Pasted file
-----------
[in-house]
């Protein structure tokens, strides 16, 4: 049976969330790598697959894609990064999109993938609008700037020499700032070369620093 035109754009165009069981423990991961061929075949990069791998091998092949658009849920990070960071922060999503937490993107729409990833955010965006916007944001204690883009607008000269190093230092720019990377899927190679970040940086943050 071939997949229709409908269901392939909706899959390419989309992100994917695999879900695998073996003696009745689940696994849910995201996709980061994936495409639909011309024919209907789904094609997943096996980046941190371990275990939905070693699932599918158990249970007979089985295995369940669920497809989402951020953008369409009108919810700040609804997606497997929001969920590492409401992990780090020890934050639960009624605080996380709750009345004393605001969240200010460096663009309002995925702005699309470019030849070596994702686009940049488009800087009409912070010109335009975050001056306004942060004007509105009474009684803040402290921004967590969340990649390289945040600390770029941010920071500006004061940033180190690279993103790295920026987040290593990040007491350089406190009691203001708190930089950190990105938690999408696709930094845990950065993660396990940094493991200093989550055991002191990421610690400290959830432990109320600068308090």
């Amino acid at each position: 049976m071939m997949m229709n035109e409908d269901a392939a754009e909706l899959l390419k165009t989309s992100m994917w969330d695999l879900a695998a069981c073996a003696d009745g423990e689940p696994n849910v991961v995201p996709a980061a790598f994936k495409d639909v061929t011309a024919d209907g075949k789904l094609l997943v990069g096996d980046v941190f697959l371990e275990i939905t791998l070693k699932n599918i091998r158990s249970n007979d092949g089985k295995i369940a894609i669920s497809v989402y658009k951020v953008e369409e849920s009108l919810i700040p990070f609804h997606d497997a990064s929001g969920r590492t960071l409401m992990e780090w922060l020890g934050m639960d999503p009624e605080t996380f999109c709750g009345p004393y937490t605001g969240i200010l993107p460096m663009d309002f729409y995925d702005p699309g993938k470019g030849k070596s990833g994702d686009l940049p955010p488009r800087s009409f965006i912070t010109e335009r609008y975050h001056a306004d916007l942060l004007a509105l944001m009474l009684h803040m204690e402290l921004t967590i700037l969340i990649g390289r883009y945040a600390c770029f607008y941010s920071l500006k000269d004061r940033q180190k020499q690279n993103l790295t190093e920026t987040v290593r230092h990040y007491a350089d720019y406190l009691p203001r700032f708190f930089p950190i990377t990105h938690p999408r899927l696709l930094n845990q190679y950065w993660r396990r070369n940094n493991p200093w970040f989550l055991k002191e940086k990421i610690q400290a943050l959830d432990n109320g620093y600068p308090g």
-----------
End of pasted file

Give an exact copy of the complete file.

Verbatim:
[in-house]
């Protein structure tokens, strides 16, 4: 049976969330790598697959894609990064999109993938609008700037020499700032070369620093 035109754009165009069981423990991961061929075949990069791998091998092949658009849920990070960071922060999503937490993107729409990833955010965006916007944001204690883009607008000269190093230092720019990377899927190679970040940086943050 071939997949229709409908269901392939909706899959390419989309992100994917695999879900695998073996003696009745689940696994849910995201996709980061994936495409639909011309024919209907789904094609997943096996980046941190371990275990939905070693699932599918158990249970007979089985295995369940669920497809989402951020953008369409009108919810700040609804997606497997929001969920590492409401992990780090020890934050639960009624605080996380709750009345004393605001969240200010460096663009309002995925702005699309470019030849070596994702686009940049488009800087009409912070010109335009975050001056306004942060004007509105009474009684803040402290921004967590969340990649390289945040600390770029941010920071500006004061940033180190690279993103790295920026987040290593990040007491350089406190009691203001708190930089950190990105938690999408696709930094845990950065993660396990940094493991200093989550055991002191990421610690400290959830432990109320600068308090």
């Amino acid at each position: 049976m071939m997949m229709n035109e409908d269901a392939a754009e909706l899959l390419k165009t989309s992100m994917w969330d695999l879900a695998a069981c073996a003696d009745g423990e689940p696994n849910v991961v995201p996709a980061a790598f994936k495409d639909v061929t011309a024919d209907g075949k789904l094609l997943v990069g096996d980046v941190f697959l371990e275990i939905t791998l070693k699932n599918i091998r158990s249970n007979d092949g089985k295995i369940a894609i669920s497809v989402y658009k951020v953008e369409e849920s009108l919810i700040p990070f609804h997606d497997a990064s929001g969920r590492t960071l409401m992990e780090w922060l020890g934050m639960d999503p009624e605080t996380f999109c709750g009345p004393y937490t605001g969240i200010l993107p460096m663009d309002f729409y995925d702005p699309g993938k470019g030849k070596s990833g994702d686009l940049p955010p488009r800087s009409f965006i912070t010109e335009r609008y975050h001056a306004d916007l942060l004007a509105l944001m009474l009684h803040m204690e402290l921004t967590i700037l969340i990649g390289r883009y945040a600390c770029f607008y941010s920071l500006k000269d004061r940033q180190k020499q690279n993103l790295t190093e920026t987040v290593r230092h990040y007491a350089d720019y406190l009691p203001r700032f708190f930089p950190i990377t990105h938690p999408r899927l696709l930094n845990q190679y950065w993660r396990r070369n940094n493991p200093w970040f989550l055991k002191e940086k990421i610690q400290a943050l959830d432990n109320g620093y600068p308090g």